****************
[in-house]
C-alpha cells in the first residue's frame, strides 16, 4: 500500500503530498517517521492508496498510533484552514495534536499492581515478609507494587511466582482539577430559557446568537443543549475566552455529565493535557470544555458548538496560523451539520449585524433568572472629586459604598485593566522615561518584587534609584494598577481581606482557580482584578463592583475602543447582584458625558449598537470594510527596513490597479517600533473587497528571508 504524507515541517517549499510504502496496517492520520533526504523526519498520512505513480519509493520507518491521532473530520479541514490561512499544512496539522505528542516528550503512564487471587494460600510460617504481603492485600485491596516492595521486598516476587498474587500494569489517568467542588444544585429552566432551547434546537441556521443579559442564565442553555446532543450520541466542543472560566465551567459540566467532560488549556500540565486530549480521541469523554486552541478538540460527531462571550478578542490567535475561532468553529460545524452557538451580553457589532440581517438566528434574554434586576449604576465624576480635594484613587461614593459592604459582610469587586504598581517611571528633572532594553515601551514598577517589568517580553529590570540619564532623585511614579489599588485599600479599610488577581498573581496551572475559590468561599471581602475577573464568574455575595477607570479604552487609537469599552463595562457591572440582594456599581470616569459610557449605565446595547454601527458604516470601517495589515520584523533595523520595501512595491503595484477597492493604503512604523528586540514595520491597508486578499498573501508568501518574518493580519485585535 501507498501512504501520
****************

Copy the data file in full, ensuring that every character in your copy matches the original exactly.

[in-house]
C-alpha cells in the first residue's frame, strides 16, 4: 500500500503530498517517521492508496498510533484552514495534536499492581515478609507494587511466582482539577430559557446568537443543549475566552455529565493535557470544555458548538496560523451539520449585524433568572472629586459604598485593566522615561518584587534609584494598577481581606482557580482584578463592583475602543447582584458625558449598537470594510527596513490597479517600533473587497528571508 504524507515541517517549499510504502496496517492520520533526504523526519498520512505513480519509493520507518491521532473530520479541514490561512499544512496539522505528542516528550503512564487471587494460600510460617504481603492485600485491596516492595521486598516476587498474587500494569489517568467542588444544585429552566432551547434546537441556521443579559442564565442553555446532543450520541466542543472560566465551567459540566467532560488549556500540565486530549480521541469523554486552541478538540460527531462571550478578542490567535475561532468553529460545524452557538451580553457589532440581517438566528434574554434586576449604576465624576480635594484613587461614593459592604459582610469587586504598581517611571528633572532594553515601551514598577517589568517580553529590570540619564532623585511614579489599588485599600479599610488577581498573581496551572475559590468561599471581602475577573464568574455575595477607570479604552487609537469599552463595562457591572440582594456599581470616569459610557449605565446595547454601527458604516470601517495589515520584523533595523520595501512595491503595484477597492493604503512604523528586540514595520491597508486578499498573501508568501518574518493580519485585535 501507498501512504501520